Science and Engineering

Tulane University

Diyar Talbayev, Denys Bondar
New Orleans, LA
$1,000,000
December 2020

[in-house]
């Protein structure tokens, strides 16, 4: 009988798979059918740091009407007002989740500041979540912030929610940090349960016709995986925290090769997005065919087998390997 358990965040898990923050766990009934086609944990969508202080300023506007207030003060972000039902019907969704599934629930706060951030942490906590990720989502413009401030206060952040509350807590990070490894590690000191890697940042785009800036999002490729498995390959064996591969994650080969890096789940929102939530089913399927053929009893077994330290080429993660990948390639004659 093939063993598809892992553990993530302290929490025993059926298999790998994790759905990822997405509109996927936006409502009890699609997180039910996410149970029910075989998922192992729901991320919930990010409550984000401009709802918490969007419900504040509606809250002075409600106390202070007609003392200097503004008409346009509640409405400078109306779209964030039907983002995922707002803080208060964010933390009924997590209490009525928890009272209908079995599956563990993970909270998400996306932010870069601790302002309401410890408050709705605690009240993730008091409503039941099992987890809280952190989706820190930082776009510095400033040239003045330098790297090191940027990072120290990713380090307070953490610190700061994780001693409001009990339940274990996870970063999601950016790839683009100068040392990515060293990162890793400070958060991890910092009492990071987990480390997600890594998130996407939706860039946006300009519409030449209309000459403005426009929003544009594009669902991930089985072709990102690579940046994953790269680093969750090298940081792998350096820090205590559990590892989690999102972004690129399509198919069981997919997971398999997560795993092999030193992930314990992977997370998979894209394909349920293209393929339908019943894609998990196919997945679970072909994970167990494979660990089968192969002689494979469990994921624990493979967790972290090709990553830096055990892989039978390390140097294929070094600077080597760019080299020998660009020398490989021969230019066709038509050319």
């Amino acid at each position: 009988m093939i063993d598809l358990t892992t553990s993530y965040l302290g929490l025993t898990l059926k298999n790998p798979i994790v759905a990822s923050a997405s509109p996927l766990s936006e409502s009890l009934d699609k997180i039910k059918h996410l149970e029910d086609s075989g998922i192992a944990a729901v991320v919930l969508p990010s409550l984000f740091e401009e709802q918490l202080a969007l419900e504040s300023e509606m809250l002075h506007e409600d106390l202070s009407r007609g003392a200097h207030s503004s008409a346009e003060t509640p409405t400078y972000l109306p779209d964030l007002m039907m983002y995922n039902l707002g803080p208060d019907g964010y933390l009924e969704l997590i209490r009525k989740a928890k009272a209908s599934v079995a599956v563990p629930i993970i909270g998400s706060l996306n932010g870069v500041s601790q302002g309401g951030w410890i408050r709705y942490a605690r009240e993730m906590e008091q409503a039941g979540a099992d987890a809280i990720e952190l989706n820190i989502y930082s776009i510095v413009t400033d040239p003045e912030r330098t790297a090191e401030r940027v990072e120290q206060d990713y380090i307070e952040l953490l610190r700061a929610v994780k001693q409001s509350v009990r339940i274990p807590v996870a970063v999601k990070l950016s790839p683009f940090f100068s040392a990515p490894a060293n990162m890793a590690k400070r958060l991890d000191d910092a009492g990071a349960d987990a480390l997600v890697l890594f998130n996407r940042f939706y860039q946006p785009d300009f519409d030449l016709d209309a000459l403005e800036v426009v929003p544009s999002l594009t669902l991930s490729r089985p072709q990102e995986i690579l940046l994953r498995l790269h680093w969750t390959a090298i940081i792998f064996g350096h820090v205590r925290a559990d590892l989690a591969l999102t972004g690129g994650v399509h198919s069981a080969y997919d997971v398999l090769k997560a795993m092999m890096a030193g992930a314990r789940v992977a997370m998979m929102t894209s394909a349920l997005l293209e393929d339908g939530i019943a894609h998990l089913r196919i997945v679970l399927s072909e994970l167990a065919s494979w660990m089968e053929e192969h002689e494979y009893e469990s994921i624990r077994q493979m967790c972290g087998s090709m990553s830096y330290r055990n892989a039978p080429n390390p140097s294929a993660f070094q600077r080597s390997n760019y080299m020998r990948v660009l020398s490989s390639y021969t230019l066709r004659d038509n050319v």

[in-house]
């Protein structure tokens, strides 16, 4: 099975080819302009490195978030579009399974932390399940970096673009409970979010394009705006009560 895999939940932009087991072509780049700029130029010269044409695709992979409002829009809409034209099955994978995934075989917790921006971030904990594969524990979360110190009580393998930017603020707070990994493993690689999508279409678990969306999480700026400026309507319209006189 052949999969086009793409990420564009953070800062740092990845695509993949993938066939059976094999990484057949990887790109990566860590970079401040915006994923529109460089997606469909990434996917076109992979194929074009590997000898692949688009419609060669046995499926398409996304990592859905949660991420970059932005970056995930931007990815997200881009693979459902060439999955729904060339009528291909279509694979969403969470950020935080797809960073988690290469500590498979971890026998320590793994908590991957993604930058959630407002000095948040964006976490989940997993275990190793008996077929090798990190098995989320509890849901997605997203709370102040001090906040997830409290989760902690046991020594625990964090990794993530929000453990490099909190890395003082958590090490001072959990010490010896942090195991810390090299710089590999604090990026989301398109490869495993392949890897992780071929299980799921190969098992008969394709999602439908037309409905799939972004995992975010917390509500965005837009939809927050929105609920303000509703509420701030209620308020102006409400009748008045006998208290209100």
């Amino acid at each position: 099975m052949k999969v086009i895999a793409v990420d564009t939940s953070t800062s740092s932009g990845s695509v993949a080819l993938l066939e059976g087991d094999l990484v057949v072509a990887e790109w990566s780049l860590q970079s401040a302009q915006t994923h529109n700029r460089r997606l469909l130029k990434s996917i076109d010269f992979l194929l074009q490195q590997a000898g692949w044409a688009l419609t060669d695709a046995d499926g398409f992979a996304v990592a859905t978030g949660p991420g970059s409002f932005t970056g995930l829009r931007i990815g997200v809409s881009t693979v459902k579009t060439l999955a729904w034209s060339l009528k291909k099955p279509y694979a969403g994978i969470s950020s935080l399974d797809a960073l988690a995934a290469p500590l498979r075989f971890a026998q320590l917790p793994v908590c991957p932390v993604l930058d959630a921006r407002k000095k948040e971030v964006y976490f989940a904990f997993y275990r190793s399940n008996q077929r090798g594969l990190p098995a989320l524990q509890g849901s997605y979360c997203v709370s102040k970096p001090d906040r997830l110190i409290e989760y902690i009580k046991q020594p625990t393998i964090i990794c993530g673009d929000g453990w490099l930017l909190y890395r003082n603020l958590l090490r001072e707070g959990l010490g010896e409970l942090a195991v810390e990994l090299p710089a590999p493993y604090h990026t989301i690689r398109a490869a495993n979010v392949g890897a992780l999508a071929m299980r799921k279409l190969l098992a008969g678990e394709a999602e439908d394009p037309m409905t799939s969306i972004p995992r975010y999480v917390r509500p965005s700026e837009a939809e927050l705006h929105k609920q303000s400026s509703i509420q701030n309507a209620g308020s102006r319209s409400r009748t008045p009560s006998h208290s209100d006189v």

Time-domain superoscillations (SOs) occur when several light waves of different wavelengths combine, over a brief time interval, into an almost perfect destructive interference.  During this short interval, the electric field is not exactly zero, but can perform a weak oscillation, the superoscillation, that is faster than the original individual light waves.  This counterintuitive property does not contradict any laws of physics and has already enabled breakthrough resolution enhancements in optical microscopy in the spatial domain.  In the time domain, optical SOs of the electric field of light have not been demonstrated.  A pair of researchers at Tulane University will experimentally synthesize optical time-domain SOs for the first time, and assess their potential for breakthrough capabilities in spectroscopy, communications, and wavelength conversion.  They estimate that SOs can enhance ten-fold the sensitivity of light to the out of spectral range optical absorption as they travel through an absorbing material.  This promises the possibility of spectroscopic substance detection through opaque media, which would provide a new paradigm in remote optical sensing.  Super-transmission allows SOs to travel over long distances in an absorbing medium.  This could enable breakthroughs in communications, as in THz frequency wireless, where the main obstacle is the strong THz absorption in the atmosphere.  Yakir Aharonov at Chapman University predicted that the fictitious high frequency of SO can be converted into a real propagating harmonic by opening and closing a window at just the right times.  The team will perform a version of the Aharonov experiment that could enable groundbreaking new sources of ultraviolet and shorter wavelength light.

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